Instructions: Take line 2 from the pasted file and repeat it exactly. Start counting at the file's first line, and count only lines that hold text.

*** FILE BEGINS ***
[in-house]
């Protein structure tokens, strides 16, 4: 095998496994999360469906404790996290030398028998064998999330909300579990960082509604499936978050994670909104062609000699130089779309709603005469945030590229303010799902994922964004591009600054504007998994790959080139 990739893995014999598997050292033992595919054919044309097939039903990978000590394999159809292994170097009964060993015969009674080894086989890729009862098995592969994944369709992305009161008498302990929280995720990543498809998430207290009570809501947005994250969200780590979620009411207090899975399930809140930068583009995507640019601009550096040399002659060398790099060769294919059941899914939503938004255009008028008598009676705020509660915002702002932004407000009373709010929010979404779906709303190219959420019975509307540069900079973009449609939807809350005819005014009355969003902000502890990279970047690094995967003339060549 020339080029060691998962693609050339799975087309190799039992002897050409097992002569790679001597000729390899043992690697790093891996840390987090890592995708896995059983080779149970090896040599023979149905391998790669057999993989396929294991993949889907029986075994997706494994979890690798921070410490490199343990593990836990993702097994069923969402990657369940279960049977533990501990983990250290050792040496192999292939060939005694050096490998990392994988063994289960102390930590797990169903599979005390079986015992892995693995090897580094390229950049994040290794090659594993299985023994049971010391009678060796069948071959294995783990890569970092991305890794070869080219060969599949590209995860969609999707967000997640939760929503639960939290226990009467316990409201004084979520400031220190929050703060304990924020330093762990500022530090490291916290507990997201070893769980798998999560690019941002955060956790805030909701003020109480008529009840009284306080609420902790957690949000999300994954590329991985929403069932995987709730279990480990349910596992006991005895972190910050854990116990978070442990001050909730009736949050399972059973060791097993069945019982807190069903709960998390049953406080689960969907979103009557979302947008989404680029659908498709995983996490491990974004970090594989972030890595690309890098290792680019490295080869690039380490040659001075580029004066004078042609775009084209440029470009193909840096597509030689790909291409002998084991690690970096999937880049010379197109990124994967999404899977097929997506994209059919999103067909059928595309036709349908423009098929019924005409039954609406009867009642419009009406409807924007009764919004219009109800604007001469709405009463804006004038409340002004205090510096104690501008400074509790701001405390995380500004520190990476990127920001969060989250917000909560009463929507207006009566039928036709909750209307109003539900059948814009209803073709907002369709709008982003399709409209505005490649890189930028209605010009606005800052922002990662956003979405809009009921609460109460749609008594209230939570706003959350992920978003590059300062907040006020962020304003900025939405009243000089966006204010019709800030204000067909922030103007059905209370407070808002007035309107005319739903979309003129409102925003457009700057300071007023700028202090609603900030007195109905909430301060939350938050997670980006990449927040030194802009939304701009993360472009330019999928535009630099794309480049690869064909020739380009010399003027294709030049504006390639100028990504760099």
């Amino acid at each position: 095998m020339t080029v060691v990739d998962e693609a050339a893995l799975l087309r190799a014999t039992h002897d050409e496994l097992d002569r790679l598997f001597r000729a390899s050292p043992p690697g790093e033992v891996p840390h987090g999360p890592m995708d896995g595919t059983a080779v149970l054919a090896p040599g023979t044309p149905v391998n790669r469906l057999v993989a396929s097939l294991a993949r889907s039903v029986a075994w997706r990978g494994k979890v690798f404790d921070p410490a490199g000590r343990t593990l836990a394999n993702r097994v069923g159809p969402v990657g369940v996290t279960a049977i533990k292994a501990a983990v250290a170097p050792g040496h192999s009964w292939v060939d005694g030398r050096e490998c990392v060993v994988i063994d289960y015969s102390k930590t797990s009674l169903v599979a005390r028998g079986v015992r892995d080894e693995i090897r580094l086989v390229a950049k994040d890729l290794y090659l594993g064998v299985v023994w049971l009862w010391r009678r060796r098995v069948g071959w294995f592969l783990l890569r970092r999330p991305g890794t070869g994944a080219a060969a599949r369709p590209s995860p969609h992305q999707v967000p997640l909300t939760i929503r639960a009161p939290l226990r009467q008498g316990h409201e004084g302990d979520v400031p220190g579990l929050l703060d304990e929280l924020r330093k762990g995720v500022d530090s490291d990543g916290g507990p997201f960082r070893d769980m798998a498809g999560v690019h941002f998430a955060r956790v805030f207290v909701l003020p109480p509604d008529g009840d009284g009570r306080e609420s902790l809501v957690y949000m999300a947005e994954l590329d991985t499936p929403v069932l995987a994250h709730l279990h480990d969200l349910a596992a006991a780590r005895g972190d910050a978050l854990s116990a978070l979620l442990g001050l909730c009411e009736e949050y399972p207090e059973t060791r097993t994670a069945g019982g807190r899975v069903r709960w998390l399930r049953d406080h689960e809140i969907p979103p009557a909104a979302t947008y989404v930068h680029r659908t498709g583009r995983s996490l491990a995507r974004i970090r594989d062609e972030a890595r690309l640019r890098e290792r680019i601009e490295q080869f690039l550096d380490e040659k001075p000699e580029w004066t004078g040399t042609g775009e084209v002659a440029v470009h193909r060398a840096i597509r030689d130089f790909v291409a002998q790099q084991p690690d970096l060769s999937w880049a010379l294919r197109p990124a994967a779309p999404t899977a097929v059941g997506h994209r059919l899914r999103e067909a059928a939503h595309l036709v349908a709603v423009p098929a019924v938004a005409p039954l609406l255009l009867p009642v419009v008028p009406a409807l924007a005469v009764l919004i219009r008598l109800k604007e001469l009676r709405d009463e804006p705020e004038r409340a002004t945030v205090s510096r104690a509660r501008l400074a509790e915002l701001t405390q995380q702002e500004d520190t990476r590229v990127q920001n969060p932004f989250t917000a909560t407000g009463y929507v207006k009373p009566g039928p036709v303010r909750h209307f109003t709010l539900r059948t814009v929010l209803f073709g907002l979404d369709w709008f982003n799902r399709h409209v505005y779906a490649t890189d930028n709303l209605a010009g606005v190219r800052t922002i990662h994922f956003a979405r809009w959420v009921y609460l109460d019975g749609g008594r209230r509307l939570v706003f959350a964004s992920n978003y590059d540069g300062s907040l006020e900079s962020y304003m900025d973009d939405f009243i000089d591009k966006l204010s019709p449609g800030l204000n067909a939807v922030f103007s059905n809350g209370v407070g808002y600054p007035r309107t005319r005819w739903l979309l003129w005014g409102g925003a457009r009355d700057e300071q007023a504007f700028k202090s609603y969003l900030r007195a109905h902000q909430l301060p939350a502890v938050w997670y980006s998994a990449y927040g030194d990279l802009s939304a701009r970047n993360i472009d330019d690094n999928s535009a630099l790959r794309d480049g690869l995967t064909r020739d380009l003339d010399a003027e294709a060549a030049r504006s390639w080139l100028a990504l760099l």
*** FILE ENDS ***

């Protein structure tokens, strides 16, 4: 095998496994999360469906404790996290030398028998064998999330909300579990960082509604499936978050994670909104062609000699130089779309709603005469945030590229303010799902994922964004591009600054504007998994790959080139 990739893995014999598997050292033992595919054919044309097939039903990978000590394999159809292994170097009964060993015969009674080894086989890729009862098995592969994944369709992305009161008498302990929280995720990543498809998430207290009570809501947005994250969200780590979620009411207090899975399930809140930068583009995507640019601009550096040399002659060398790099060769294919059941899914939503938004255009008028008598009676705020509660915002702002932004407000009373709010929010979404779906709303190219959420019975509307540069900079973009449609939807809350005819005014009355969003902000502890990279970047690094995967003339060549 020339080029060691998962693609050339799975087309190799039992002897050409097992002569790679001597000729390899043992690697790093891996840390987090890592995708896995059983080779149970090896040599023979149905391998790669057999993989396929294991993949889907029986075994997706494994979890690798921070410490490199343990593990836990993702097994069923969402990657369940279960049977533990501990983990250290050792040496192999292939060939005694050096490998990392994988063994289960102390930590797990169903599979005390079986015992892995693995090897580094390229950049994040290794090659594993299985023994049971010391009678060796069948071959294995783990890569970092991305890794070869080219060969599949590209995860969609999707967000997640939760929503639960939290226990009467316990409201004084979520400031220190929050703060304990924020330093762990500022530090490291916290507990997201070893769980798998999560690019941002955060956790805030909701003020109480008529009840009284306080609420902790957690949000999300994954590329991985929403069932995987709730279990480990349910596992006991005895972190910050854990116990978070442990001050909730009736949050399972059973060791097993069945019982807190069903709960998390049953406080689960969907979103009557979302947008989404680029659908498709995983996490491990974004970090594989972030890595690309890098290792680019490295080869690039380490040659001075580029004066004078042609775009084209440029470009193909840096597509030689790909291409002998084991690690970096999937880049010379197109990124994967999404899977097929997506994209059919999103067909059928595309036709349908423009098929019924005409039954609406009867009642419009009406409807924007009764919004219009109800604007001469709405009463804006004038409340002004205090510096104690501008400074509790701001405390995380500004520190990476990127920001969060989250917000909560009463929507207006009566039928036709909750209307109003539900059948814009209803073709907002369709709008982003399709409209505005490649890189930028209605010009606005800052922002990662956003979405809009009921609460109460749609008594209230939570706003959350992920978003590059300062907040006020962020304003900025939405009243000089966006204010019709800030204000067909922030103007059905209370407070808002007035309107005319739903979309003129409102925003457009700057300071007023700028202090609603900030007195109905909430301060939350938050997670980006990449927040030194802009939304701009993360472009330019999928535009630099794309480049690869064909020739380009010399003027294709030049504006390639100028990504760099």